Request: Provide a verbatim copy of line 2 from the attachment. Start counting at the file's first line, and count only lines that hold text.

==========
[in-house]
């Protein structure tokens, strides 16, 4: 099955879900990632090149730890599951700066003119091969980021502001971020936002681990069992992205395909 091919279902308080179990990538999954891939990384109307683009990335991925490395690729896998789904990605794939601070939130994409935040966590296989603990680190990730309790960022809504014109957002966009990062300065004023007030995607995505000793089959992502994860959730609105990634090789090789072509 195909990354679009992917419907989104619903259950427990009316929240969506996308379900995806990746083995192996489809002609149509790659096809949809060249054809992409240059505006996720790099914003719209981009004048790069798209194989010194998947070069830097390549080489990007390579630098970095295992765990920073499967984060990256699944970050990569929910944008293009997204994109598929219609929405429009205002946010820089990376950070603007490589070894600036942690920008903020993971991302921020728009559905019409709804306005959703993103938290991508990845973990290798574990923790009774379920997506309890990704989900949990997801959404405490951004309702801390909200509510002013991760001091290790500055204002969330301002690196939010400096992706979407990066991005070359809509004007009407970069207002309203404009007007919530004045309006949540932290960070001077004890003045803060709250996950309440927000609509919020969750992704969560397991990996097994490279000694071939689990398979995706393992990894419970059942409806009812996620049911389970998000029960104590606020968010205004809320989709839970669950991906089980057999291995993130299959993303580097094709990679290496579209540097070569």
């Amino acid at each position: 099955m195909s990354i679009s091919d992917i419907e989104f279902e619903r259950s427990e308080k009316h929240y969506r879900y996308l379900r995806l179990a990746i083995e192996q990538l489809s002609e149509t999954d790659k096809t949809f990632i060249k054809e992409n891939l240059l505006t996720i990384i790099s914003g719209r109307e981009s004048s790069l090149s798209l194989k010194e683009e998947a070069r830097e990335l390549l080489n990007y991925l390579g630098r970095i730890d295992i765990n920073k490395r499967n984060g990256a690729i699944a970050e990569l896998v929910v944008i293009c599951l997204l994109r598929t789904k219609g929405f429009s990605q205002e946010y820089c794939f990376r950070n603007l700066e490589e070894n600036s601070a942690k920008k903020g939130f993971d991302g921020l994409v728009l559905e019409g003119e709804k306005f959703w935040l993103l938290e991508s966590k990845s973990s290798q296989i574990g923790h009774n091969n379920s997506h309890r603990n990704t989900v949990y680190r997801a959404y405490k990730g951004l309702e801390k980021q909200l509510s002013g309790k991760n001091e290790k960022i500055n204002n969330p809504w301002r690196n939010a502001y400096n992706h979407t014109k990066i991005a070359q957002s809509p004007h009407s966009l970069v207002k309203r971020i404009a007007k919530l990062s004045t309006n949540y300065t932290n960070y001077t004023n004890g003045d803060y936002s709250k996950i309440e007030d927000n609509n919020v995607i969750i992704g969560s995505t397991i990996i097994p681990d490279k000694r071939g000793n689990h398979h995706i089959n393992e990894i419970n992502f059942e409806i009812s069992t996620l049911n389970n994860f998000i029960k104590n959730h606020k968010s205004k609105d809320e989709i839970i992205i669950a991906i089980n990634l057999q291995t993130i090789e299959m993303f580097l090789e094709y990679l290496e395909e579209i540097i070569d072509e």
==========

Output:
């Protein structure tokens, strides 16, 4: 099955879900990632090149730890599951700066003119091969980021502001971020936002681990069992992205395909 091919279902308080179990990538999954891939990384109307683009990335991925490395690729896998789904990605794939601070939130994409935040966590296989603990680190990730309790960022809504014109957002966009990062300065004023007030995607995505000793089959992502994860959730609105990634090789090789072509 195909990354679009992917419907989104619903259950427990009316929240969506996308379900995806990746083995192996489809002609149509790659096809949809060249054809992409240059505006996720790099914003719209981009004048790069798209194989010194998947070069830097390549080489990007390579630098970095295992765990920073499967984060990256699944970050990569929910944008293009997204994109598929219609929405429009205002946010820089990376950070603007490589070894600036942690920008903020993971991302921020728009559905019409709804306005959703993103938290991508990845973990290798574990923790009774379920997506309890990704989900949990997801959404405490951004309702801390909200509510002013991760001091290790500055204002969330301002690196939010400096992706979407990066991005070359809509004007009407970069207002309203404009007007919530004045309006949540932290960070001077004890003045803060709250996950309440927000609509919020969750992704969560397991990996097994490279000694071939689990398979995706393992990894419970059942409806009812996620049911389970998000029960104590606020968010205004809320989709839970669950991906089980057999291995993130299959993303580097094709990679290496579209540097070569």